The Game Industry Needs Transparency Now More than Ever

Recently it seemed the gaming community had lost one of its patron saints. Without warning, Hideo Kojima’s name disappeared from Konami’s website, and all traces of his input were removed from the company’s marketing material. Within minutes of the change, fans of the Metal Gear series were up in arms, demanding Konami explain the auteur’s missing attribution. Konami has been drip-feeding us carefully worded press releases stating that Kojima is still “100 percent involved and will continue working on Metal Gear Solid 5: The Phantom Pain,” but they’ve yet to give us a satisfying answer.

Backroom politics are a large part of every entertain industry, be it movies, TV, or video games, but rarely are they so public or provocative of removing a creator’s name from his own series when he’s still “100 percent” involved. Assuming the worst is what the gaming community is best at, too. Immediately after the disappearance of Kojima’s name, along with the suspension of his video podcast Kojima Station, Metal Gear fans started spinning wild theories about his being fired or quitting.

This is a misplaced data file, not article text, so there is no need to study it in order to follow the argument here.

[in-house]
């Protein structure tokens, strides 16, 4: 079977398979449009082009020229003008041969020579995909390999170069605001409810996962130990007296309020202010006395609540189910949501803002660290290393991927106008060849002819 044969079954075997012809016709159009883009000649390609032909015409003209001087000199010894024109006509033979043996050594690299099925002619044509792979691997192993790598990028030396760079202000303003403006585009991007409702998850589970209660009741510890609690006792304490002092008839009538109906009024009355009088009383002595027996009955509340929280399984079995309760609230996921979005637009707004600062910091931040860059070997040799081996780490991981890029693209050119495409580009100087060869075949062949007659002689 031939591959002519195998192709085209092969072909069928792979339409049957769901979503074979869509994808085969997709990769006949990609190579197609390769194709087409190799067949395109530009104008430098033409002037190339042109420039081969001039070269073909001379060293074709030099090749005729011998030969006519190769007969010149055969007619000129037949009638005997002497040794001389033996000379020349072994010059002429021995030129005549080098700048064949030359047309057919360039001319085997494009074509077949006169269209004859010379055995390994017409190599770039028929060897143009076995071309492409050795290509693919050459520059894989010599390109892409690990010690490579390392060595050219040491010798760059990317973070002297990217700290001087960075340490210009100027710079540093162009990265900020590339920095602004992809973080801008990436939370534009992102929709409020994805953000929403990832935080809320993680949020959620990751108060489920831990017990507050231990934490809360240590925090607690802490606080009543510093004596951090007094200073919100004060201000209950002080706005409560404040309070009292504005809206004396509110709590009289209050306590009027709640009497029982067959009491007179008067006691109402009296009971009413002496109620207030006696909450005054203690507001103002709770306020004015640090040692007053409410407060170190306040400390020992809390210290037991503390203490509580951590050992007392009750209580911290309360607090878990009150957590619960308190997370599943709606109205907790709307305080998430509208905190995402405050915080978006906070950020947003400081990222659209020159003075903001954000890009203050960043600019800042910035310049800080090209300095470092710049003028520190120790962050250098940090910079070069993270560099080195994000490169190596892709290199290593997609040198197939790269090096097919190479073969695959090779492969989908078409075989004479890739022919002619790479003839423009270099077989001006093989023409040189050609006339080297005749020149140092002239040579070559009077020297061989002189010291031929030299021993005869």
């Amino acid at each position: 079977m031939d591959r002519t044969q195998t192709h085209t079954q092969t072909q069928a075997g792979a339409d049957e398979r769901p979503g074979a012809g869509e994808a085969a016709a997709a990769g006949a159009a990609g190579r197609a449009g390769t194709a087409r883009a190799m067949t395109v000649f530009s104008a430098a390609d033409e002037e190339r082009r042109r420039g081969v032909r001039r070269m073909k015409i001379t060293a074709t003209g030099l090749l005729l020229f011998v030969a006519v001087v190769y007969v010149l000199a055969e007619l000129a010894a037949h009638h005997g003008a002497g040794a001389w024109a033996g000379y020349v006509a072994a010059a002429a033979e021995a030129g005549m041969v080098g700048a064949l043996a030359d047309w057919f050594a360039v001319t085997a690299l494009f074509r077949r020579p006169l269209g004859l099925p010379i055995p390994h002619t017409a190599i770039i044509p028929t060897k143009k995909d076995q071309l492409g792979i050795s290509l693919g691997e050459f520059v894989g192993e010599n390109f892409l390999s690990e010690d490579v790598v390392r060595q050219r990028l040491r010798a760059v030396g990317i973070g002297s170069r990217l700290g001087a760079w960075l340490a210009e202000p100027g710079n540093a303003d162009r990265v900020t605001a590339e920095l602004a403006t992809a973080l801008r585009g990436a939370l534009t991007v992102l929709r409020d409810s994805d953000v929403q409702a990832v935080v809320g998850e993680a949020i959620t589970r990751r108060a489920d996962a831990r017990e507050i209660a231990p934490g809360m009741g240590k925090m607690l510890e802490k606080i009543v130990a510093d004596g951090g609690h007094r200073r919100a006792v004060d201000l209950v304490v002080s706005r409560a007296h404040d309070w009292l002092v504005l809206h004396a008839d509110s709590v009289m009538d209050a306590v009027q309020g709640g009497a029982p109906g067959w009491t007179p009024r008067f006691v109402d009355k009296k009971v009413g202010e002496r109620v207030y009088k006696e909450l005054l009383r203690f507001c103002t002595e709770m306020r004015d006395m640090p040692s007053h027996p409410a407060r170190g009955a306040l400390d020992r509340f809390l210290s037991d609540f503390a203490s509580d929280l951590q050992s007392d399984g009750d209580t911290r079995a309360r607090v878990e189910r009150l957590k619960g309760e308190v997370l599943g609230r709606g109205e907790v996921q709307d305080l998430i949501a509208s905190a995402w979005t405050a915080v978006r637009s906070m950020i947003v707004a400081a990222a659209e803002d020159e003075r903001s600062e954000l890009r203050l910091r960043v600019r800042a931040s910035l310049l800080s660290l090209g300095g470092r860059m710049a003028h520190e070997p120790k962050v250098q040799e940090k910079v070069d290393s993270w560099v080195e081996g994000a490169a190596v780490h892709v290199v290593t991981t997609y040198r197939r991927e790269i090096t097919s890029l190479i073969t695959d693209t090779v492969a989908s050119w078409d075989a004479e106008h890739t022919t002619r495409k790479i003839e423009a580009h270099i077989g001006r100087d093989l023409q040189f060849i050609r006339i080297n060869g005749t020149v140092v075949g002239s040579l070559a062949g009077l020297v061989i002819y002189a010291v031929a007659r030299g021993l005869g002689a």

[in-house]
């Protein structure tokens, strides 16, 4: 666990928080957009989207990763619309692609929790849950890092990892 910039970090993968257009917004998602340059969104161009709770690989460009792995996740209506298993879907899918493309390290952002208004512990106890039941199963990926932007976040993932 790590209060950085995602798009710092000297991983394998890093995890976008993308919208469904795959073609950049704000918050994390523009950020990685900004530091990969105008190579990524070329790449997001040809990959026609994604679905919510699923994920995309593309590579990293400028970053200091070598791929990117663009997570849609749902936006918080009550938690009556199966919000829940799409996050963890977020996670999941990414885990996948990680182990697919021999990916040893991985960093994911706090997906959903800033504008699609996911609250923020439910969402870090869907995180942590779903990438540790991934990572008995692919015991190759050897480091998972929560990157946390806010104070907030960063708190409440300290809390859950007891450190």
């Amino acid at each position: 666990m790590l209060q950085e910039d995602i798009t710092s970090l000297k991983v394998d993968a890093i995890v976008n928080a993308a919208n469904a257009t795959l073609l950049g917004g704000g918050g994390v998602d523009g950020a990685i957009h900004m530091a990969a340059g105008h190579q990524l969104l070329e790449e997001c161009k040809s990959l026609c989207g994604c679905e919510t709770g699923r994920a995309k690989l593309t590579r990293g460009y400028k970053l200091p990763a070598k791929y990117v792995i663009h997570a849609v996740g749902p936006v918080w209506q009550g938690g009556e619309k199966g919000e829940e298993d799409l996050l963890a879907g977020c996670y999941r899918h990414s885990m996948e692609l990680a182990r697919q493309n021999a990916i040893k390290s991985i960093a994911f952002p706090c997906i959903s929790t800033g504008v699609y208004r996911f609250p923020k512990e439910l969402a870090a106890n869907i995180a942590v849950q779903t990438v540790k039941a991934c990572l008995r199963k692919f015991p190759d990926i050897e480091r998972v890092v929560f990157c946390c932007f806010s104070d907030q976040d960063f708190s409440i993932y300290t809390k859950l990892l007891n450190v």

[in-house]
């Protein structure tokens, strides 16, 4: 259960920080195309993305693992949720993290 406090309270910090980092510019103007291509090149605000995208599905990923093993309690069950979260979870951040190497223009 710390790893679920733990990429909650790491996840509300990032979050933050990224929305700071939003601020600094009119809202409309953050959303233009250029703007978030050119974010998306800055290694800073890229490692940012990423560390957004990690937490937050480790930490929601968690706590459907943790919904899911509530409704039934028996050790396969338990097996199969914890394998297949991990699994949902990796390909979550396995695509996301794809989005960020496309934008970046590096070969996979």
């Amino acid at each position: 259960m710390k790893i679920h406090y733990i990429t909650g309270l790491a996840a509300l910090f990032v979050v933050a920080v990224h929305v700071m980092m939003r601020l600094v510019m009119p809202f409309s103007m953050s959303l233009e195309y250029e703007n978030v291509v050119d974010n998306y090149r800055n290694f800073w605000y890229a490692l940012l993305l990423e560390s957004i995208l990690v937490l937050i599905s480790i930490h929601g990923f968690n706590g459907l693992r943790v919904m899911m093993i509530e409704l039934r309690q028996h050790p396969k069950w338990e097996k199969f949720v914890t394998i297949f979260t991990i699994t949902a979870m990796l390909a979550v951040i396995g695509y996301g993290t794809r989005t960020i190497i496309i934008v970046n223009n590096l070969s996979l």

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Poor communication has been the cause of many a disappointment in this industry. The Last Guardian’s release is looking grim simply because Sony has been so tight lipped about whether or not the game will ever be released. When non-committal statements like “Development couldn’t be better” come out of Shuhei Yoshida’s mouth just months before Sony lets the game’s patent slip, gamers worry.

Gamers are nothing if not perceptive, and developers and publishers need to recognize that fact. The 1.08 update for GTAV on PS4 and Xbox One included many enhancements to the game, but also featured a noticeable graphical downgrade, stripping out parallax occlusion, increasing pop-in, and lowering texture qualities. Rockstar later came out saying that the problems were the result of a glitch, but I don’t buy it; the downgrade was a universal problem with the update and it’s extremely difficult to believe that such a mistake wouldn’t be caught while testing the patch. If a game’s graphics need to be downgraded after release, then the developers should at least be more honest in their patch notes than calling it a “stability fix.”

Discrepancies between versions of games rarely, if ever, go unnoticed, and thanks to the internet knowledge spreads quickly. The YouTube video calling out GTAV’s graphical disparity was uploaded by user ElAnalistaDeBits the same day the patch went live. With social media connecting us more intricately than ever before, the games industry would benefit from revealing what’s behind the curtain before Joe Schmo on YouTube does.

Rumors and speculation lead to disappointment, and quelling them should be top priority for any Public Relations firm. That means being open and honest about what’s really going on at studios. Gamers consume news about their favorite games at an alarming rate, and in their fervor they can devour nasty rumors just as quickly.